if i were a programmer, i would simply predict all the possible states of my program and prevent invalid ones from occurring

@dankwraith I think you're up to something good here

@dankwraith According to the SQLite developers they were paid to do so for a client in the airline industry. Because there's regulation there requiring it.

That regulation though doesn't stop them from implementing terrible ideas.

@alcinnz @dankwraith A programming language required by the aviation industry

@zensaiyuki @dankwraith Oh. I have absolutely no idea.

I just know the example I gave of SQLite is written in C, and is one of the best written codebases I've seen.

@alcinnz @dankwraith sqlite, if it is “correct@, is likely the only correct C program in existence. chances are it’s not 100% correct though, and likely due to certain file systems being incorrect and impossible to work around

@alcinnz @dankwraith in a study that i am struggling to relocate the reference to, some 300 programs were studied and it was found sqlite is the only one that uses the filesystem apis correctly, (correctly not as in math, but as in a way that avoids corruption) and only in one mode.

@wilfredh @alcinnz @dankwraith it’s enough to make me want to use sqlite exclusively instead of the file system unless I absolutely have to use the file system

@zensaiyuki @wilfredh @dankwraith I use SQLite exclusively for my Odysseus web browser, and I'm finding it very expressive.

I hear the hate SQL gets, but (like Haskell) I think that's because that's because they aren't applying it to the right problems.

@alcinnz @dankwraith it’s got a design by contract paradigm. you declare up front what a programming unit it supposed to do, and then it refuses to compile if your actual program doesn’t mathematically resolve against the contract

@zensaiyuki @dankwraith Oh! One of my university lecturers is writing a language at least somewhat like that: Whiley.

It would be a useful tool to have in our toolbox!

@alcinnz @dankwraith ADA was once a legal requirement for all progtams in the aviation industry because in principle, all programs written in it are “correct”
(or they don’t compile)
i don’t know the details but i suspect the definition of “correct” here wasn’t 100% satisfactory

@alcinnz @dankwraith in a way, Ada is a direct answer to the first toot in the thread: let the computer evaluate all possible states of the program from a soec, and then slap your wrist with a ruler at a steadypace until you get it right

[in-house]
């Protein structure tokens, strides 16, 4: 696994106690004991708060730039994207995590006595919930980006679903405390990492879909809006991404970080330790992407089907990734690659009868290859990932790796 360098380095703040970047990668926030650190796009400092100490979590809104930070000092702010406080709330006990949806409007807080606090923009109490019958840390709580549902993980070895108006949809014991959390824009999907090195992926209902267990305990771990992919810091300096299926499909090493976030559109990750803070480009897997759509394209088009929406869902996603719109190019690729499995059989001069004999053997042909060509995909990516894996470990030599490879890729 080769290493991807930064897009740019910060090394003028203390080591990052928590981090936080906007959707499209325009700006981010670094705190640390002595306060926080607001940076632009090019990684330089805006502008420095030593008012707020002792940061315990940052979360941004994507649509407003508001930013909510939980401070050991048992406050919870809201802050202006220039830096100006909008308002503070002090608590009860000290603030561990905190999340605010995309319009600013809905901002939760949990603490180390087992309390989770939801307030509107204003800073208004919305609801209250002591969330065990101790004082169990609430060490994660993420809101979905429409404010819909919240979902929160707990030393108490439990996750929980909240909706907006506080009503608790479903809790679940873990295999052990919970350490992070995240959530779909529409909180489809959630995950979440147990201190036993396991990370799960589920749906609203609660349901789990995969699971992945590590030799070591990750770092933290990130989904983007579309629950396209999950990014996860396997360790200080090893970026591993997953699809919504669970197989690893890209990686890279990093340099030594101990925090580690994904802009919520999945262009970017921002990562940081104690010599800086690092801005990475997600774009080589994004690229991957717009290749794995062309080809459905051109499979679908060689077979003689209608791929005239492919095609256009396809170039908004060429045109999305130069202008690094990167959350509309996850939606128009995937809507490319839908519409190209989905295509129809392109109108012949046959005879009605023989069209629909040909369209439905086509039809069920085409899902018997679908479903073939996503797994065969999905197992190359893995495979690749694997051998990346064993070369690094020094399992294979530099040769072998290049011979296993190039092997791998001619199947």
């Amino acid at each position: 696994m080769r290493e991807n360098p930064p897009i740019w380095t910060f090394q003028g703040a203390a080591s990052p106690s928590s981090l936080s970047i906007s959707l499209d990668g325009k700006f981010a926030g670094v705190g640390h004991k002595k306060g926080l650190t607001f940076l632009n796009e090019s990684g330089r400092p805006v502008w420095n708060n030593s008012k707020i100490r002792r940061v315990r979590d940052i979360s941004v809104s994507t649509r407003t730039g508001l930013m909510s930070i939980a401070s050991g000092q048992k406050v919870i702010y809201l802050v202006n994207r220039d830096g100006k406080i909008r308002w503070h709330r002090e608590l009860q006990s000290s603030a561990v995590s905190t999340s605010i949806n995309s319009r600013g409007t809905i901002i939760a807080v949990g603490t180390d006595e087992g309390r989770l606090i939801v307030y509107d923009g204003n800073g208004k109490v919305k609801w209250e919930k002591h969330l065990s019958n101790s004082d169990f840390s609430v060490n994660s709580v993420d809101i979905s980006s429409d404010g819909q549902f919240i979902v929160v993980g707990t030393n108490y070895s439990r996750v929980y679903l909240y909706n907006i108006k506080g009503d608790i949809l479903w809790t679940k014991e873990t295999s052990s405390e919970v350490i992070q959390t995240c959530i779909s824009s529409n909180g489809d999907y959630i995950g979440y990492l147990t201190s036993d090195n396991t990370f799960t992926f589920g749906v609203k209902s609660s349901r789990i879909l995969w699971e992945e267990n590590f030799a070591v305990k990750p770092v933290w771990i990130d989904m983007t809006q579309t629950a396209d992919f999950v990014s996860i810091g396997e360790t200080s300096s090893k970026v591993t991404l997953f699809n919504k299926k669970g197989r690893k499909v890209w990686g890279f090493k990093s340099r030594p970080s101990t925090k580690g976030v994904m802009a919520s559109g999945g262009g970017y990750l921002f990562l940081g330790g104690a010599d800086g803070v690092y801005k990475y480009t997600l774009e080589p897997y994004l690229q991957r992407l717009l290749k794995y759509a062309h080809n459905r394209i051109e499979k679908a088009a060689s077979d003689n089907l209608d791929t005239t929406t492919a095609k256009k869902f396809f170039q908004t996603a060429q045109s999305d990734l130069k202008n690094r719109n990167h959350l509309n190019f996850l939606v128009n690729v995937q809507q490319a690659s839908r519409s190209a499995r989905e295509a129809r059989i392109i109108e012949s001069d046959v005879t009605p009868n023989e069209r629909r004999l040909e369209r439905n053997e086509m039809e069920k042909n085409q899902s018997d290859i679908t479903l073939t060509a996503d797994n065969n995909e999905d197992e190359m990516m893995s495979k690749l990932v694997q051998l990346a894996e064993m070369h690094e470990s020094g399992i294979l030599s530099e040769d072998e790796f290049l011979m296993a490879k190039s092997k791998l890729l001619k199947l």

@zensaiyuki @alcinnz @dankwraith The details are that ADA is just a Pascal-like with a great type system and module system for the time. There is no theorem prover or anything fancy like that in there.

@dankwraith lol no joke as a kid i thought that to make a video game programmers created every possible image that could be shown on screen

It genuinely made me smile, the same kind of smiling when thinking about a pure and wonderful utopy were no harm is made to anything and everything is nice.

And then there are things like C++, lurking in a corner, waiting for the best moment to trap you with an undefined behaviour due to some implicit conversion between obscure xlrgvalue magic...

@dankwraith One day, a guy in the customer support department asked me why I don't do exactly that. Indeed, why don't I?

@dankwraith if i were a programmer with a sensible trade union i would simply import and configure the appropriate state machine which union engineers have subjected to a rigorous audit and which the union trained me to use

@dankwraith Generally that's what I do.

Normally I don't encounter crashes on deployed code.

@dankwraith make's u wonder,,, why the pointty headid nerd's never DO that!!!! proggraming, its a SCAM

@dankwraith why, I can't believe I never thought of that!

@dankwraith We do!


The problem is Broken is always a valid state.

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